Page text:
If we look at the ancient and recent history of these places, we see how the mausoleums and their environs grew, blossomed and were transformed into cities to which millions of Muslims come time and time again during their lives. Every Muslim would like to make an investment 'in the divine'. Numerous urban expansion investment opportunities are found in the holy cities. It is a great honour for Muslims to participate in improving these regions blessed by God, which contain the remains of the companions of the Prophet and the holy men of Islam.
But how will such projects be financed when some of the local inhabitants near the holy sites do not even have a house, lodgings, or the means for earning a living? There are many individuals in the world today whose property investments are worth trillions. It is natural that all who have money want to invest it profitably and to guarantee their future in old age. In the same way, companies and individuals everywhere look for ideas and employment opportunities throughout the world. They only need ideas, definite plans and firm commitments as well as support from governmental authorities along with detailed laws that facilitate their work. These are universal criteria applicable to long-stay tourist accommodation, especially in Arab and Islamic countries.
What is required?
Every state that wants to accept this proposal must support its Ministry of Tourism, or establish one, and make resources available for various tourism projects including long-stay accommodation. This includes:
* Conducting an exhaustive survey to determine the most suitable venues for the construction of long-stay accommodation and tourist villages;
* Requesting each municipality to provide the Ministry of Tourism with proposals for the construction of lodgings and long-stay accommodation prepared by the municipality or private investors;
* Launching a media publicity campaign describing these projects and requesting citizens, and various establishments and institutions to participate and put forward their ideas.
* Setting up a special commission consisting of the relevant ministries (Planning, Interior etc), investors and interested parties to discuss the implementation of the recommendations of the survey;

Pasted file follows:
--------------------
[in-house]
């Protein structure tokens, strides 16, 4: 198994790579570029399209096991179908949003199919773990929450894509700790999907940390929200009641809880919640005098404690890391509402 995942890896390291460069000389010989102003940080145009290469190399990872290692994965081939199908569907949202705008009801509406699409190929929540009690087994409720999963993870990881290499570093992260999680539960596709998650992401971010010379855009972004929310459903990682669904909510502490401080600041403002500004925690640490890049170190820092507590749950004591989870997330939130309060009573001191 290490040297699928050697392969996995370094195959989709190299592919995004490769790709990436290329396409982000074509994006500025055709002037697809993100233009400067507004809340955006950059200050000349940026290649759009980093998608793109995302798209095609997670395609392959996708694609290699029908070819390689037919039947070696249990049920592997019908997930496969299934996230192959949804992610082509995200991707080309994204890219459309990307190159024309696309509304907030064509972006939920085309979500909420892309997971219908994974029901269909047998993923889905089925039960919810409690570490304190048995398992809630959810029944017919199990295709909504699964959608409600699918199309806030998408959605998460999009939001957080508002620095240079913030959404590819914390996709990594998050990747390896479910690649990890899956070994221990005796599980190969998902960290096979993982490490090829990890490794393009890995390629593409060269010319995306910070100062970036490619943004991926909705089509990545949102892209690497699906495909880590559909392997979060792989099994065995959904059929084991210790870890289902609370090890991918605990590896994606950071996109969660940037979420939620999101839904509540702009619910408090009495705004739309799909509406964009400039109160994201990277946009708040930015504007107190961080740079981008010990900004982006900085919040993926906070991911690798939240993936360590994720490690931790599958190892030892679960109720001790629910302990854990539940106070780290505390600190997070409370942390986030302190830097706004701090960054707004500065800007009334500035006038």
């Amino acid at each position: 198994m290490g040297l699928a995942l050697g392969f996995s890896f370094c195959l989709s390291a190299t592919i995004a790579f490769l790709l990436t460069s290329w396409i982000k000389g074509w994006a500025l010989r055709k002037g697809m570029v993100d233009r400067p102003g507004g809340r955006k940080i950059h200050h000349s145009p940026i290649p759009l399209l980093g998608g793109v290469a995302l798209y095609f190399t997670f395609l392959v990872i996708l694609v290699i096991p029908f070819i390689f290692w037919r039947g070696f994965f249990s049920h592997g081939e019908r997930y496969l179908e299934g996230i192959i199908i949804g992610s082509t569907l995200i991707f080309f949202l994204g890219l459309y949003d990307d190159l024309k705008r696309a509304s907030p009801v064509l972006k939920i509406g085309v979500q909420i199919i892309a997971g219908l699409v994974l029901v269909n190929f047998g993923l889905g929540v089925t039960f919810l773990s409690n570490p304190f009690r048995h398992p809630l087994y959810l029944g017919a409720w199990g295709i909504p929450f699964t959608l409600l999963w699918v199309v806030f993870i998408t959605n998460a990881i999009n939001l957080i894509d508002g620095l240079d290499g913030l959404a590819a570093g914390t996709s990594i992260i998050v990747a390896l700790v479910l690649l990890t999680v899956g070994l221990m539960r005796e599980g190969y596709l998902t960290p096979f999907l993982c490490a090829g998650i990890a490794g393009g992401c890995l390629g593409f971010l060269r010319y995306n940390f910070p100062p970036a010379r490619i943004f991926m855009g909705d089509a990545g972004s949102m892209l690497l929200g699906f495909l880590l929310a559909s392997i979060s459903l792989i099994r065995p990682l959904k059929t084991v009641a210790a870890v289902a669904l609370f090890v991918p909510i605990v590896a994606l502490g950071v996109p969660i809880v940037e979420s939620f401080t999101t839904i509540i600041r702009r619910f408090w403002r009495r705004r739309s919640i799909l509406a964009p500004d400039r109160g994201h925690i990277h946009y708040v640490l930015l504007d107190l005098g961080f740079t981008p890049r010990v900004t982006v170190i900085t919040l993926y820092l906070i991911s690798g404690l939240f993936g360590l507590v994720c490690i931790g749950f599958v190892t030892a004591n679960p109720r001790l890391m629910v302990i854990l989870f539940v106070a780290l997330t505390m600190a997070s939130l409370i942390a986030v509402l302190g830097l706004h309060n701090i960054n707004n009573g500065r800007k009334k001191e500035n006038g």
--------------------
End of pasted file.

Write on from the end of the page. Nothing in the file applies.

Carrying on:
* Supporting architects so they can complete their plans for the chosen regions, in coordination with the relevant government departments;
* Informing international and local companies and interested individuals about the relevant laws, projects and proposals;
* Ensuring that these projects are exempt from taxes during the construction stage and for a period of between ten to fifteen years thereafter;
* Establishing the necessary infrastructure for villages and long-stay accommodation sites and ensuring they are easily accessible to neighbouring regions and countries;
* Encouraging citizens to buy a second home and foreigners to make an investment in lodgings where they can spend their vacations;
* Encouraging foreigners, regardless of their country of origin, to acquire long-stay accommodation, facilitating the granting of visas and simplifying all bureaucratic procedures.
The investment, opportunities for long stay tourism and accommodation are unlimited. Long stay tourism is different from ordinary tourism which is short term and fluctuating depending on the vagaries of the market. Long stay tourism, on the other hand, allows for investment and economic growth and long-term social and cultural exchanges. It has its disadvantages as it can exert a negative influence on local societies and the environment but this can be limited through enlightened town planning and awareness on the part of local authorities and citizens.
Some readers could say that this is nothing new, because many tourist cities and accommodation built for sale to citizens and foreigners are already in existence. In Jordan, for example, investment in real estate is measured in three trillions the first clients being the Iraqis. Gulf companies are also participating in real estate investments and the construction of cities not only in their own countries, but in other Arab countries and throughout the world.
The aim of this article is to highlight the phenomenon of tourism of stay or stay tourism so that it can represent the axis of legal necessities, economic infrastructures and investments. The construction of long stay accommodation will become a permanent feature of the construction industry and will radically transform towns and cities.
We hope that the leaders of all Arab and Islamic countries give careful consideration to this phenomenon and ensure it is used to their advantage.
May Allah guide us to the best of deeds.
A. S. Shakiry